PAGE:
What happens when we define ourselves in terms of group memberships? How does culture and society affect our capacity for self-control and self-regulation? Why does the toxic binary of “us” versus “them” seem to be so powerful these days? How can we instead use our shared identities to improve our wellbeing and work toward harmony and flourishing?  My guest for this episode of Flourishing After Addiction is Dr. Jay Van Bavel, a social psychology researcher who studies questions like these in his Social Identity and Morality Lab at NYU. “From neurons to social networks,” he investigates how culture and group identities influence our feelings, self-control, and even our sense of morality. We talk about the relevance of his work for addiction and recovery: how to harness his findings to work toward personal change, why to be skeptical of the usual narrative about self-control, and the urgent need to wake up to the “gravitational pull” of social groups.    Jay Van Bavel, Ph.D., is Associate Professor of Psychology & Neural Science at New York University, an affiliate at the Stern School of Business in Management and Organizations, and Director of the Social Identity & Morality Lab. He is the co-author of “The Power of Us: Harnessing Our Shared Identities to Improve Performance, Increase Cooperation, and Promote Social Harmony." Find him on Twitter, and see more at his personal page, his lab website, and his book website. In this episode: - See this page on Jay’s lab website for his publications -note in particular Jay’s research on maple syrup, and what that means for the relationship between food and identity - Against Willpower, my article about why we should be skeptical about the usual model of self-control - Identity Economics: How Our Identities Shape Our Work, Wages, and Well-Being. George A. Akerlof and Rachel E. Kranton - Conspirituality: “a neologism portmanteau describing the overlap of conspiracy theories with spirituality”. - Ward, Charlotte and Voas, David (2011) ‘The Emergence of Conspirituality’, Journal of Contemporary Religion, 26(1): 103-121.  - See also the Conspirituality podcast by Julian Walker, Matthew Remski, and Derek Beres: “A weekly study of converging right-wing conspiracy theories and faux-progressive wellness utopianism.” - Jay on polarization in the Guardian: The big idea: are we really so polarised? - My interview with addiction recovery advocate Ryan Hampton on ideology and recovery Sign up for my newsletter for regular updates on new interviews, material, and other writings.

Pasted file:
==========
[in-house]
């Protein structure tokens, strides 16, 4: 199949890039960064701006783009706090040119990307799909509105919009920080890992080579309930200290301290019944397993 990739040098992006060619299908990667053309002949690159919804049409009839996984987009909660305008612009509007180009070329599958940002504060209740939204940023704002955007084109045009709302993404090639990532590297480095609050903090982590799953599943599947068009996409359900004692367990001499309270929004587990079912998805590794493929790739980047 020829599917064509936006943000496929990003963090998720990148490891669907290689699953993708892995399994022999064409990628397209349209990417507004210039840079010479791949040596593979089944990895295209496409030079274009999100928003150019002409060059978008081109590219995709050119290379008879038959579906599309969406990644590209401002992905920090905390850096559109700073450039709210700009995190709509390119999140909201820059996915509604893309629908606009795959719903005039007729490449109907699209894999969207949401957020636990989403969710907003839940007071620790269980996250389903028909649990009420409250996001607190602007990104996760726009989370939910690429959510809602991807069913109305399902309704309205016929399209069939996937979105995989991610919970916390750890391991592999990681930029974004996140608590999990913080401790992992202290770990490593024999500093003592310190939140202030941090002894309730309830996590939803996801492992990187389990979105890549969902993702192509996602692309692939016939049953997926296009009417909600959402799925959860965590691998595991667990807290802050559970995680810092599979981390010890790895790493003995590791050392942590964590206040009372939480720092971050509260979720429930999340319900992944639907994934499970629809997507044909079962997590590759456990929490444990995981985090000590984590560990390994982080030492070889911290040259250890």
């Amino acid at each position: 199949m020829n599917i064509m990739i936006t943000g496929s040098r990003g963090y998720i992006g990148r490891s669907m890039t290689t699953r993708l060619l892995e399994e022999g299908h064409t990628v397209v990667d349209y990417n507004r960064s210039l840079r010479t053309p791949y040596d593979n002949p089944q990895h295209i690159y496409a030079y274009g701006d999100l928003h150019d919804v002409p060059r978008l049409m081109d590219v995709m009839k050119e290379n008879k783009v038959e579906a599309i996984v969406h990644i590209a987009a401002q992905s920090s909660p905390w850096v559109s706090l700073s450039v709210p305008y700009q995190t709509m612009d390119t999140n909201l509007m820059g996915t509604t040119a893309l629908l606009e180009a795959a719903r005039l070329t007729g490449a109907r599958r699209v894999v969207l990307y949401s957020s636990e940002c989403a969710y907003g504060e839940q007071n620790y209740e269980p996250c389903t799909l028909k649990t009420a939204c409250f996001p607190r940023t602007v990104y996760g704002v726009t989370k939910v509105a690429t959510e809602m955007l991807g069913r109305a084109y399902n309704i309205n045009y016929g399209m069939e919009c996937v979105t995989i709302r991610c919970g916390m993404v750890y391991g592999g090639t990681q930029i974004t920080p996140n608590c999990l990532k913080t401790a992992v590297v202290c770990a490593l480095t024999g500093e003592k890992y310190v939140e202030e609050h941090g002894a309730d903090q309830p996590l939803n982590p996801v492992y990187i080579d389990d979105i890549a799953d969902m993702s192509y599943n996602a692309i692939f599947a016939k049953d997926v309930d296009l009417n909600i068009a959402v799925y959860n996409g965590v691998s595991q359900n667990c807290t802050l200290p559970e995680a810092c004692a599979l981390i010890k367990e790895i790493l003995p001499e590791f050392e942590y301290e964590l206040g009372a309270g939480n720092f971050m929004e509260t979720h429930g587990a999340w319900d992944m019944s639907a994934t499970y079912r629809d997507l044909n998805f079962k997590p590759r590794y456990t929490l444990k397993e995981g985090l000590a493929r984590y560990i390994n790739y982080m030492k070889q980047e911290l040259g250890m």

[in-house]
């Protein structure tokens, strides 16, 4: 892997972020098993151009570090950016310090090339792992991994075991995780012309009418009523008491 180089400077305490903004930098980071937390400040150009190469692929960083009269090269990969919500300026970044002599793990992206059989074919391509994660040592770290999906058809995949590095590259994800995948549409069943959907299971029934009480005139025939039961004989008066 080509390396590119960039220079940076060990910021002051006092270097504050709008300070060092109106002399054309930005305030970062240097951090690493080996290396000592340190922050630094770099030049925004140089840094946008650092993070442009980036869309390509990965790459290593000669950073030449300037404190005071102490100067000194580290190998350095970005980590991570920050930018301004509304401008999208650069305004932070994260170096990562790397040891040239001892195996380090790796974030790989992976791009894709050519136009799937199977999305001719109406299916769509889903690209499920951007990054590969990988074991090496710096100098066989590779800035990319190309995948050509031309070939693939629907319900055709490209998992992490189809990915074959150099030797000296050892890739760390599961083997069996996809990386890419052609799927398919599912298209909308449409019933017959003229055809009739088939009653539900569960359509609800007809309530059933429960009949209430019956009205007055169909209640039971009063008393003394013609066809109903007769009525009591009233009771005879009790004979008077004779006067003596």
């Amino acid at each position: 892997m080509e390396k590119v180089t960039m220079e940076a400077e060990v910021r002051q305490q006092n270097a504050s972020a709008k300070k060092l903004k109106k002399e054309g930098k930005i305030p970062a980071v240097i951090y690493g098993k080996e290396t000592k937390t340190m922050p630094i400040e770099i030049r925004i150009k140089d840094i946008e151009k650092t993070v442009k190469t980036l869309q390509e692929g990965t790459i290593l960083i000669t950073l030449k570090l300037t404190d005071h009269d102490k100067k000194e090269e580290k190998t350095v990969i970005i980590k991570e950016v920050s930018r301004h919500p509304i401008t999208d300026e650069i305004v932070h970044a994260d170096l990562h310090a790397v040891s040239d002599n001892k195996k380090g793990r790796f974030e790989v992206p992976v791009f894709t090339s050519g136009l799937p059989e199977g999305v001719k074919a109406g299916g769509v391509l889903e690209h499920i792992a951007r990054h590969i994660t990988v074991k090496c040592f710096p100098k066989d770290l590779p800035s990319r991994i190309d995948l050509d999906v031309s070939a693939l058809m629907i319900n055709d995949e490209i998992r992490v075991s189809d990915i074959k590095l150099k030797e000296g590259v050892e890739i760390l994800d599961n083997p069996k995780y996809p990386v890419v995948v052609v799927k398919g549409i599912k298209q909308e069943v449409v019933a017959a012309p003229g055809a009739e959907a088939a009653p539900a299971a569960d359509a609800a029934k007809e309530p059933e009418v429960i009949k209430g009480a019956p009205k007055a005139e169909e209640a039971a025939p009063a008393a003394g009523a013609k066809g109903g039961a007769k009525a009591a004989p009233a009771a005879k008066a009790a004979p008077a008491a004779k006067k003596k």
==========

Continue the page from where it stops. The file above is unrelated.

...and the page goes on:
Owen Flanagan is a philosopher who has long studied topics like consciousness, neuroscience, morality, and responsibility. But early in his career, even while racking up accolades for his pathbreaking work, drinking was already taking hold of his life. Things took a dramatic turn in the 1990s when a brain tumor and a medication reaction sent him over the edge. Today, Owen is a distinguished philosopher at Duke who is also in recovery. For the past decade or so, he’s been writing about his experience with addiction and connecting it to his long-running work on philosophy of mind and ethics. I’m grateful that he agreed to meet with me and share so openly about his personal history of addiction and recovery, including how he had to work with shame in order to overcome his addiction. We also discuss his latest book, in which he argues that shame has a crucial function in moral development, and that there are ways of working with healthy and mature forms of shame to promote positive values and flourishing—an idea with significant relevance to addiction.Owen Flanagan, Ph.D., is James B. Duke University Professor of Philosophy at Duke University, where he also holds appointments in psychology and neurobiology, is a Faculty Fellow in Cognitive Neuroscience, and a steering committee member of the "Philosophy, Arts, and Literature" program. He studies philosophy of mind, cognitive science, contemporary ethical theory, moral psychology, as well as Buddhist and Hindu conceptions of the self. He is author of many articles and books, most recently How to Do Things With Emotions.In this episode: - One of Owen’s key articles about addiction: The Shame of Addiction - For more on Owen’s story, see this great chapter by the writer John Horgan- Books on the history of AA: Not-God, and Writing the Big Book - Some perspectives on addiction we mention: Intertemporal bargaining in addiction, George Ainslie; Gene Heyman: Addiction: A Disorder of Choice; Hanna Pickard's work. - The classic piece What is it like to be a bat, by Thomas NagelSign up for my newsletter for regular updates on new interviews, material, and other writings.